Partnership to End Addiction By Partnership Staff at drugfree.org October 2021 The rate of teens who said they’ve ever tried vaping marijuana more than doubled between 2013 and 2020, from 6.1% to 13.6%, according to a new analysis of studies reported in JAMA Pediatrics. Researchers analyzed 17 studies conducted in the United States and Canada, with a total of almost 200,000 teens. They found past-year marijuana vaping doubled from 2017 to 2020 — from 7.2% to 13.2%. The percentage of teens who said they had vaped marijuana in the past month rose from less than 2% to more than 8%. Teens’ preference for cannabis products may be shifting from less potent products like dried herbal cannabis to highly potent vape oil and concentrates, the researchers noted. Click here to read the full article on the Partnership to End Addiction website and access article links.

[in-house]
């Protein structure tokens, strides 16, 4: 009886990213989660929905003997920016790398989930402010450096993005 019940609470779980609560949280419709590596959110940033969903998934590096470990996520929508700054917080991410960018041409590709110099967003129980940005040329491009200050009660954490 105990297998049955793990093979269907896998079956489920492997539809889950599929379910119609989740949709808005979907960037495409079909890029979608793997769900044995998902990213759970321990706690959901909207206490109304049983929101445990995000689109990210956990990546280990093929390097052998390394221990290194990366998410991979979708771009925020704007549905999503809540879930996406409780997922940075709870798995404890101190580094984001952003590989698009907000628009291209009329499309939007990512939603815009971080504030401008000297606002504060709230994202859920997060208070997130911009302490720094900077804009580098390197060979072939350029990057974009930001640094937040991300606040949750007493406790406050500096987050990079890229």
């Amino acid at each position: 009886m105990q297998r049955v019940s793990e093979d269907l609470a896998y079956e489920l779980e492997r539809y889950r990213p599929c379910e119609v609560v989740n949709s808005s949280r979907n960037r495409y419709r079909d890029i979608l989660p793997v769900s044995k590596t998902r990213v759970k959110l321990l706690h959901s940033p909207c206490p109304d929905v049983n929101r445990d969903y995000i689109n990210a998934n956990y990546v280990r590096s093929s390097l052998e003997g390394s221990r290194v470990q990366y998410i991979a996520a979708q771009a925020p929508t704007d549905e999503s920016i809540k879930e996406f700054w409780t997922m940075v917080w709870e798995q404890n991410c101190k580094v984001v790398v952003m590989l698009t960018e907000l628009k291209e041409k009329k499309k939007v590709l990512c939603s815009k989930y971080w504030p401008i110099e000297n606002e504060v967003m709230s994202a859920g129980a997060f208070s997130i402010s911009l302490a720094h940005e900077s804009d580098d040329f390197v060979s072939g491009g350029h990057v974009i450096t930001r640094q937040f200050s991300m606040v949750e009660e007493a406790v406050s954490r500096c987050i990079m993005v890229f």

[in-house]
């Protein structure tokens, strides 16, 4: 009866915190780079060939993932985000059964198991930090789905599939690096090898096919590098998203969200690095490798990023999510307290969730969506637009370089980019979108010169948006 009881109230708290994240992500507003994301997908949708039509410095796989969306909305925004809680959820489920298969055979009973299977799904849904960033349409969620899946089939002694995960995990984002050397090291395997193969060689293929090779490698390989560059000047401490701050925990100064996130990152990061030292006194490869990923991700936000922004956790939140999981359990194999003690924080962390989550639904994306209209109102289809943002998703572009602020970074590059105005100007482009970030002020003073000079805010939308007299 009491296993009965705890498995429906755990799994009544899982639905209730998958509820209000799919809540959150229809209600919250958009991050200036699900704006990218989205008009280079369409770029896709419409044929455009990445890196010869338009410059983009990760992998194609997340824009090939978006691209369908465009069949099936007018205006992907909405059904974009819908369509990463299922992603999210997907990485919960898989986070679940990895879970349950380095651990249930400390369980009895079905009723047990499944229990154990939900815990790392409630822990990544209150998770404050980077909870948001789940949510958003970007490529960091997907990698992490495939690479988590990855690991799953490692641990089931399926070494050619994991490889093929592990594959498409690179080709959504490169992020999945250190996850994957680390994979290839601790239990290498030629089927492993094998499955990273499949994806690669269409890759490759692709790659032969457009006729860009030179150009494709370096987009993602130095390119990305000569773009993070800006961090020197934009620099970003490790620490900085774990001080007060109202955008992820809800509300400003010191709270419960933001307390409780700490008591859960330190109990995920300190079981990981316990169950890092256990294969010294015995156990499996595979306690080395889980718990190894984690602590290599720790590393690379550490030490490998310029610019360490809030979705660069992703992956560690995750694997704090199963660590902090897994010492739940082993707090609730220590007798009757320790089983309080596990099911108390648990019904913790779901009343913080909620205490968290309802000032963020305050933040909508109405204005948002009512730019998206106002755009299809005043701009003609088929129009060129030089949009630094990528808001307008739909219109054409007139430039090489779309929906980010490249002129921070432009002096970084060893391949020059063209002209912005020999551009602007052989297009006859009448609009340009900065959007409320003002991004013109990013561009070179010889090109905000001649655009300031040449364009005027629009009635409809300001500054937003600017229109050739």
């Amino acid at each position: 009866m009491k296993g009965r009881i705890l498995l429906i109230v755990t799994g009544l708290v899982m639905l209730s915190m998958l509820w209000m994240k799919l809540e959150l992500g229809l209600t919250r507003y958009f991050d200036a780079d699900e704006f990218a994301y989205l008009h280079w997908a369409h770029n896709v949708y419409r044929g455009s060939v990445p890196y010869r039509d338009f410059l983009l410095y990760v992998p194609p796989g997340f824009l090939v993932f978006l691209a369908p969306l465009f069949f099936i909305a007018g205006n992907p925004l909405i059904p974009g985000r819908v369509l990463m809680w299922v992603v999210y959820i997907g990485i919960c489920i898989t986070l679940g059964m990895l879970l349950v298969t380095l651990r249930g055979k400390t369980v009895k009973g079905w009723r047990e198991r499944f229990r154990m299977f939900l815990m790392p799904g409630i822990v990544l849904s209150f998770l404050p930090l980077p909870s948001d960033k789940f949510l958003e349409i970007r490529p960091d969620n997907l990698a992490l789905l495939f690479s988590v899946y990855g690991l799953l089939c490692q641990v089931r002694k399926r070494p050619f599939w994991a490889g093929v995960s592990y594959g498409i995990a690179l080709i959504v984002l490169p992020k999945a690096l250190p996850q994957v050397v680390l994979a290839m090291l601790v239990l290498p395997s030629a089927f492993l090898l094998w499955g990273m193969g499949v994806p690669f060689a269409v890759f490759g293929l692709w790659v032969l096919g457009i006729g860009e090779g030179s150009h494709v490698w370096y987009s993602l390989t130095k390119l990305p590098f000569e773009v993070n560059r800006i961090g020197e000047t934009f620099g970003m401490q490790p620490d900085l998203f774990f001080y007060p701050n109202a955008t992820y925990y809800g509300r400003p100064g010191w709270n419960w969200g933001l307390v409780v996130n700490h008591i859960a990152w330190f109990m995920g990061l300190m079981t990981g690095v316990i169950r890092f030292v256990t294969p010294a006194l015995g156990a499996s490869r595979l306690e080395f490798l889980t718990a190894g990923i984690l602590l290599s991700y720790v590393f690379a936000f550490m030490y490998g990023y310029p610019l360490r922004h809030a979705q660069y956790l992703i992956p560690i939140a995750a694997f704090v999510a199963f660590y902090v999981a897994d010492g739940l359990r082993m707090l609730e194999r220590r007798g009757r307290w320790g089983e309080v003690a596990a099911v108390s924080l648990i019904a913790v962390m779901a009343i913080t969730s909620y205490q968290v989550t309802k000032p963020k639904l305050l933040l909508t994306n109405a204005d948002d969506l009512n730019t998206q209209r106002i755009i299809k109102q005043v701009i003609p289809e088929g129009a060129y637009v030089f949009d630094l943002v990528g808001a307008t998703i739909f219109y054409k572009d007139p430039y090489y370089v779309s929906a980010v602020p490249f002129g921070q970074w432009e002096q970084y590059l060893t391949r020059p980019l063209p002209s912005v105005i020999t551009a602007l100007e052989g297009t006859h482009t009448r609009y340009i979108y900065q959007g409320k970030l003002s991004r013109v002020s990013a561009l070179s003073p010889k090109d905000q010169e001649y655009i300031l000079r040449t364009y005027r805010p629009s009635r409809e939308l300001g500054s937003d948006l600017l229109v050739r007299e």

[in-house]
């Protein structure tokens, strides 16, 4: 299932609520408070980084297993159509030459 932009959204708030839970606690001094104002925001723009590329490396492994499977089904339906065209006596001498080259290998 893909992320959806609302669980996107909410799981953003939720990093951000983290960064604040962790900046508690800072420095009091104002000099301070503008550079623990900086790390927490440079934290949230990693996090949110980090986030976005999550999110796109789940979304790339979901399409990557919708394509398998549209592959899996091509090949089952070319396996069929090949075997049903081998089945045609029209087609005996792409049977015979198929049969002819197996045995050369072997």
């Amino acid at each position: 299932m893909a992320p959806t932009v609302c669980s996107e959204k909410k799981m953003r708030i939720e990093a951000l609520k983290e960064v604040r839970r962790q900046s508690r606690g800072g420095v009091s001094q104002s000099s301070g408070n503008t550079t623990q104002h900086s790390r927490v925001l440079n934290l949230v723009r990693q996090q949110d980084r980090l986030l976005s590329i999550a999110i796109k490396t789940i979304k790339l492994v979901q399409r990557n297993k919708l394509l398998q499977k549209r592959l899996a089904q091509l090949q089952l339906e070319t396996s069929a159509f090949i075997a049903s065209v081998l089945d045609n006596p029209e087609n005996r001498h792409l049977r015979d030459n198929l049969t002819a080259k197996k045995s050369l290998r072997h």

NIAAA SpectrumVolume 13, Issue 3 | Fall 2021 Stay-at-home and physical distancing orders during the COVID-19 pandemic have led to increased stress, anxiety, depression, and boredom, and reports suggest that some people may be consuming more alcohol as a coping mechanism. A recent study supported by the National Institute on Alcohol Abuse and Alcoholism now reveals changes in patterns of alcohol and marijuana use during the pandemic, as well as changes in motives for use among young adults. Click here to read the rest of the article.